IF THEIR posters and newspaper advertisements are not working to increase their popularity among voters, some candidates are counting on their jingles to do the trick.

For most candidates in the May 10 elections, their name-recall will depend a lot on how catchy and effective their campaign jingles will be.

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Rapper-composer MC Rey Montilla is more than happy to accept the task, and now has his hands full writing jingles and mixing music for at least 100 candidates from Luzon, Visayas and Mindanao for the May elections.

Candidates’ advocacies, achievements, their slogan and the positions they are seeking make up the lyrics of the jingle.

For MC Rey, the key to having an effective jingle is the use of popular and upbeat music that quickly catches the attention of listeners of all ages.

The rhyming of the lyrics should also be pleasing to the ears, he said, as this adds to the song’s appeal.

In demand these days are black music, including hip-hop, R&B and rap songs, and not so much on soul and reggae, said MC Rey, who was commissioned to compose jingles for administration and opposition candidates in Cebu City.

“Ang importante is familiar and common ang kanta, the type na dali masakyan sa mga tawo aron dali sad nila mahinumdoman kinsa ang kandidato (What’s important is for the song to be familiar, one which is catchy enough so people can easily remember the candidate,” MC Rey told Sun.Star Cebu.

When the campaign period starts on March 26, voters can expect to hear hits like 2NE1’s “Fire”, Pussycat Dolls’ “Jai-Ho”, Black Eyed Peas’ “I Got a Feeling”, Kat Deluna’s “Whine Up” and Sean Kingston’s “Fire Burning”, which are some of the candidates’ most requested songs.

“Para nako, effective ang usa ka jingle as campaign material ug ang mga naminaw makabarog ug makasayaw, unya dali nila ma-associate ang kanta sa usa ka kandidato. Ig tukar sa kanta, kanang mga naginom sa kilid sa dan or nagmahjong makasayaw, makaingon ko na effective siya (For me a campaign jingle is effective if it can make people dance and help voters know the candidate. A good jingle, once played, will make those who are drinking or those playing mahjong dance),” said MC Rey.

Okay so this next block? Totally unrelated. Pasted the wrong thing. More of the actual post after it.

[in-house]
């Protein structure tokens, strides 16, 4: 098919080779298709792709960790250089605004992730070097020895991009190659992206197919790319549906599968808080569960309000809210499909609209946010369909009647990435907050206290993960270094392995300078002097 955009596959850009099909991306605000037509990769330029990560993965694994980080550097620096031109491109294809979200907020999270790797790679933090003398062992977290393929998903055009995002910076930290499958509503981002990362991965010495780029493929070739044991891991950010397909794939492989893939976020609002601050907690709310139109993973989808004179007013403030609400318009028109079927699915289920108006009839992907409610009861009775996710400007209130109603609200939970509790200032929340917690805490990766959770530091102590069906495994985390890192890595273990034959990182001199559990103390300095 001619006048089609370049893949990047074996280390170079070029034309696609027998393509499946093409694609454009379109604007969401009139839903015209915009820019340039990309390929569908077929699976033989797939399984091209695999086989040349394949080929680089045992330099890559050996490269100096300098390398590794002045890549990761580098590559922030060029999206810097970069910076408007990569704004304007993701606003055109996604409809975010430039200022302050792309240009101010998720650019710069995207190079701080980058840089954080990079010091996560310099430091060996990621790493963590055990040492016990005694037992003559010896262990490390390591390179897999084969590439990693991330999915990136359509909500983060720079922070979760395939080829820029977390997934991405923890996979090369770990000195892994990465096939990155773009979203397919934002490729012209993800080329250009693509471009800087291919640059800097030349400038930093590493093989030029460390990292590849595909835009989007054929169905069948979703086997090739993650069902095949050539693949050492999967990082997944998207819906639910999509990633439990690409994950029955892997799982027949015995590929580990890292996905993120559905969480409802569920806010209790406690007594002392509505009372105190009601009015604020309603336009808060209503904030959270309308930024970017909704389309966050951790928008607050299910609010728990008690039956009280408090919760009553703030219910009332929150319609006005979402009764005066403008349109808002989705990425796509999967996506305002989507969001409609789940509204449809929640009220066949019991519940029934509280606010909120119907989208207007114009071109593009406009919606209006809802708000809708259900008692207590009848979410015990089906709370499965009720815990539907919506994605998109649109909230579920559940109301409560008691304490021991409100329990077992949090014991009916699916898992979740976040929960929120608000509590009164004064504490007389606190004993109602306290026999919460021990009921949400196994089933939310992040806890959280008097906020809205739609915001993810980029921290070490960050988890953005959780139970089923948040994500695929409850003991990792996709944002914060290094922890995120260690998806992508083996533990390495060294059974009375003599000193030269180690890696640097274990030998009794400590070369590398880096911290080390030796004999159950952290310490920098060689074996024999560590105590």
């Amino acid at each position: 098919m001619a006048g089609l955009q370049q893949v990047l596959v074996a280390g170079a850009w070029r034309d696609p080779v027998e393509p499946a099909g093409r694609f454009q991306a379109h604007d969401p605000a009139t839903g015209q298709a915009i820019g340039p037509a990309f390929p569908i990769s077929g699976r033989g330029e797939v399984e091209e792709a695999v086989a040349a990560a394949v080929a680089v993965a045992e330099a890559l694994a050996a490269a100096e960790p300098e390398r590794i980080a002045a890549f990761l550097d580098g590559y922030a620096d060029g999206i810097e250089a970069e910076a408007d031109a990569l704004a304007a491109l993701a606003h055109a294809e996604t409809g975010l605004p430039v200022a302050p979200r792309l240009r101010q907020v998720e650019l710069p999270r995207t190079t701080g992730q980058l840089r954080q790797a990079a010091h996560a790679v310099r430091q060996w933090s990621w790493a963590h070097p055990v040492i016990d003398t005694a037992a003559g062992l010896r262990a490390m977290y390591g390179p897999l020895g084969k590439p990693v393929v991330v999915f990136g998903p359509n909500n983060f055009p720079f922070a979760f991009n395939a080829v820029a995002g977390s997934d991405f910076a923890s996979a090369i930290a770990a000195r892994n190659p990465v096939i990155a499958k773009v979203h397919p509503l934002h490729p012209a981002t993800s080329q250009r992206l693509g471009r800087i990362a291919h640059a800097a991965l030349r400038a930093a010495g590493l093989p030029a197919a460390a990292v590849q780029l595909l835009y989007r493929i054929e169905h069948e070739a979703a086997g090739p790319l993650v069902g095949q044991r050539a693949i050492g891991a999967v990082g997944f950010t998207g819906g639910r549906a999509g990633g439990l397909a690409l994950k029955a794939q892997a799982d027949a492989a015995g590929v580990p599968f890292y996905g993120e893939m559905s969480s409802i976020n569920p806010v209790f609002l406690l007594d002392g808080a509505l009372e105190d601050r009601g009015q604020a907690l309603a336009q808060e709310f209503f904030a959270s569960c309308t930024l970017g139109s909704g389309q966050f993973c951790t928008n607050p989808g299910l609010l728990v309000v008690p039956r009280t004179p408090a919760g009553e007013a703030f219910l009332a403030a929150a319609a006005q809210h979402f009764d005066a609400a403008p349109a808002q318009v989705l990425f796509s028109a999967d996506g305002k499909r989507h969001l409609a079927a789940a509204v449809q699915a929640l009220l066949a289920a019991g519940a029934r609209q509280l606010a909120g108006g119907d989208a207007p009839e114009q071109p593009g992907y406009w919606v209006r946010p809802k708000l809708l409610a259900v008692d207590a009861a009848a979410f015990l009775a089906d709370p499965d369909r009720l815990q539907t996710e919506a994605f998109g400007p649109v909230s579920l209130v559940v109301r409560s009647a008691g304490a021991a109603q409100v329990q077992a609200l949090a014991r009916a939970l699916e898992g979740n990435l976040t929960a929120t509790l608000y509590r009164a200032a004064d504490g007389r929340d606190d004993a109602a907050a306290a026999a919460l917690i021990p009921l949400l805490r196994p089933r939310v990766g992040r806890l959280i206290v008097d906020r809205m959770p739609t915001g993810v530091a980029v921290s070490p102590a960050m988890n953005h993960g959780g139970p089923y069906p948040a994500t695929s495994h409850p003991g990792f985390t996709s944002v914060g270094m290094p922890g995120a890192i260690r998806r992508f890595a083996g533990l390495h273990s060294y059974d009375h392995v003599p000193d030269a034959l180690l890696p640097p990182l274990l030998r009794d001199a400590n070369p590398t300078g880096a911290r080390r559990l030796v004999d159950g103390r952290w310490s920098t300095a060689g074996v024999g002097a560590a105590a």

City Councilor Jose Daluz III, one of MC Rey’s clients, said he always has a jingle during the campaign since it is an effective way of communicating with the younger voters and informing them of his achievements in the City Council.

His jingle, a cover of Sean Kingston’s “Fire Burning”, asks voters to re-elect him because he is “a reliable, approachable and dedicated public servant.”

Tinago Barangay Councilor Joel Garganera also got MC Rey to write his jingle, a cover of Deep Side’s “Booty Music”, where he made clear his stand against illegal towing of vehicles in the city, as well as his advocacy on law and order.

Garganera is running for city councilor under the opposition group.

“The jingle is the fun side of the campaign, especially if the music is familiar to the younger voters. It’s also an effective campaign material because even if you’re not there, you are with the voters in spirit and in music,” he said.